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Unexplained Hemolysis in a Transplant Patient on Extracorporeal Membrane Oxygenation Support FREE TO VIEW

Aida Venado, MD; Pilar Acosta Lara, MD; Keith Wille, MD; Scott Bellot, MD; Enrique Diaz-Guzman, MD
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University of Alabama at Birmingham, Birmingham, AL

Chest. 2014;146(4_MeetingAbstracts):346A. doi:10.1378/chest.1991961
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SESSION TITLE: Miscellaneous Case Report Posters III

SESSION TYPE: Affiliate Case Report Poster

PRESENTED ON: Tuesday, October 28, 2014 at 01:30 PM - 02:30 PM

INTRODUCTION: Hemolysis is a complication of extracorporeal membrane oxygenation (ECMO) support associated with poor outcomes. We present a case of severe hypertriglyceridemia causing spurious hemolysis in a lung transplant patient on ECMO.

CASE PRESENTATION: A 20-year-old man who developed bronchiolitis obliterans thirty-three months after bilateral lung transplantation presented with refractory hypercapnic respiratory failure. Veno-venous ECMO was started as a bridge to retransplantation. Four days later he was ambulating with ECMO and mechanical ventilation support. Sirolimus was added to his immunossupressive regimen including mofetil mycophenolate, prednisone, and cyclosporine. Fourteen days after the addition of sirolimus 1 mg daily a progressive increase in plasma-free hemoglobin was noted, with peak level of 560 mg/dl. Haptoglobin and total bilirubin levels were normal (73 mg/dl and 1.3 mg/dl, respectively). LDH level was 385 mg/dl. His blood sample appeared turbid and his lipid profile was markedly abnormal: triglyceride level, 830 mg/dl; total cholesterol level, 210 mg/dl; HDL level, 28 mg/dl; and LDL level, 109 mg/dl. A plasma sample was sent to a specialized laboratory where it was analyzed spectrophotometrically at 8 wavelengths ranging from 415 nm to 700 nm, yielding a free hemoglobin level of 55.6 mg/dl. Patient underwent plasmapheresis and fenofibrate treatment with rapid decline in triglyeride level and simultaneous decrease in plasma free hemoglobin.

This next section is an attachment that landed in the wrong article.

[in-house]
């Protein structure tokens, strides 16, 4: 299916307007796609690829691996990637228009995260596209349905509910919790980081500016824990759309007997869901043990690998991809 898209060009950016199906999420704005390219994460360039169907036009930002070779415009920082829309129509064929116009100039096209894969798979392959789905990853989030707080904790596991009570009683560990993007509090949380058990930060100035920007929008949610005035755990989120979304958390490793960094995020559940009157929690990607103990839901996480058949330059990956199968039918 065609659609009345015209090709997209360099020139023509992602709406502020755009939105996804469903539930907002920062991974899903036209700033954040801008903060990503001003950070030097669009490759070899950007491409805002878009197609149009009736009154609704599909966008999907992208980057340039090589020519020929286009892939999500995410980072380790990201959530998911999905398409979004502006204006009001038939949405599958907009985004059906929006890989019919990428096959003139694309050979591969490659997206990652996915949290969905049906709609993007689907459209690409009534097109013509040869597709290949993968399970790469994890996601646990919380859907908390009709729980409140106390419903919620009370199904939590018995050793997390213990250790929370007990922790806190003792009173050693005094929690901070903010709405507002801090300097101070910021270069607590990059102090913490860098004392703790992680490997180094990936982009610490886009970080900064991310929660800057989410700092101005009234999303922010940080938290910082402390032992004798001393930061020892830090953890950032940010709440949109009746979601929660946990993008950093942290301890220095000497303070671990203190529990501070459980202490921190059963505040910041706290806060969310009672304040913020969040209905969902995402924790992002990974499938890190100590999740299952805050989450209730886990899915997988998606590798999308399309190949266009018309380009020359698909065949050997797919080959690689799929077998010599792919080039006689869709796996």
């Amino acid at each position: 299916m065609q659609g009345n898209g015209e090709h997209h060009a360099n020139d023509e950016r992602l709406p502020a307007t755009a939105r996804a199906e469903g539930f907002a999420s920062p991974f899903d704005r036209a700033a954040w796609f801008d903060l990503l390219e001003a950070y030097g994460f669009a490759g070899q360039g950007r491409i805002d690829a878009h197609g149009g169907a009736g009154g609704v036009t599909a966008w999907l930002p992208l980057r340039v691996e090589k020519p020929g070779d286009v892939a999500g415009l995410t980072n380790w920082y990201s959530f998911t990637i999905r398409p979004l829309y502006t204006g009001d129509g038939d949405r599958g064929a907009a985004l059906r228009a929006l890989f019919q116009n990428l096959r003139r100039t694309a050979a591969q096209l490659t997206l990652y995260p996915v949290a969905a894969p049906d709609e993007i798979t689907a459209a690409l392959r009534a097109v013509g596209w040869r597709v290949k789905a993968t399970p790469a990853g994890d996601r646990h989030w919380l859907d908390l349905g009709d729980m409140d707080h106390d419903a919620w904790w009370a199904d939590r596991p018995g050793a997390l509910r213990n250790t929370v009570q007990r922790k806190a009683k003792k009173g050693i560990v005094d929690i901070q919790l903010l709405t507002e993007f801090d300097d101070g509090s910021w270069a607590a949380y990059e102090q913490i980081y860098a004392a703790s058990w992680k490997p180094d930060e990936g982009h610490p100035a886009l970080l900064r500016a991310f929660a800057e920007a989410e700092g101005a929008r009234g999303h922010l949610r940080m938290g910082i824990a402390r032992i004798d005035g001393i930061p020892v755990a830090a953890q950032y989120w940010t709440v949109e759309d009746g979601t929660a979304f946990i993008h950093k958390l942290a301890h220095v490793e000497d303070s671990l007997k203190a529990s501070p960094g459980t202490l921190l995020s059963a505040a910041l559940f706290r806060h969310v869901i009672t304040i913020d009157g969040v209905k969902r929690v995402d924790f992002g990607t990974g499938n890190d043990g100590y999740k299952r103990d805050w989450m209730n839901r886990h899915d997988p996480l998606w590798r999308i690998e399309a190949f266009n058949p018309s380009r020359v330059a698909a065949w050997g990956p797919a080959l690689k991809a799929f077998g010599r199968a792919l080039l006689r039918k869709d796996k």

DISCUSSION: Plasma free hemoglobin concentration is closely monitored during ECMO as a measure of hemolysis. Triglycerides confer turbidity and scatter the light, falsely raising the baseline absorbance of a sample. Hypertriglyceridemia interferes with the measurement of plasma free hemoglobin causing spurious hemolysis. Filtering turbid samples is recommended to minimize interference. Plasmapheresis is effective in rapidly reducing triglyceride levels and has been used for sirolimus-induced hypertriglyceridemia in lung transplant patients.

CONCLUSIONS: Spurious hemolysis during ECMO should be suspected when plasma free hemoglobin elevation does not correlate with haptoglobin, LDH and bilirubin levels. Clinicians should be aware of the effect of hypertriglyceridemia causing spurious hemolysis.

Reference #1: Fernandez-Bussy S, Akindipe O, Baz M, et al. Sirolimus-induced severe hypertriglyceridemia in a lung transplant recipient. Transplantation. 2010 Feb 27;89(4):481-2

Reference #2: Kroll MH, Elin RJ. Interference with Clinical Laboratory Analyses. Clin. Chem Vol. 40, No. 11, 1994

DISCLOSURE: The following authors have nothing to disclose: Aida Venado, Pilar Acosta Lara, Keith Wille, Scott Bellot, Enrique Diaz-Guzman

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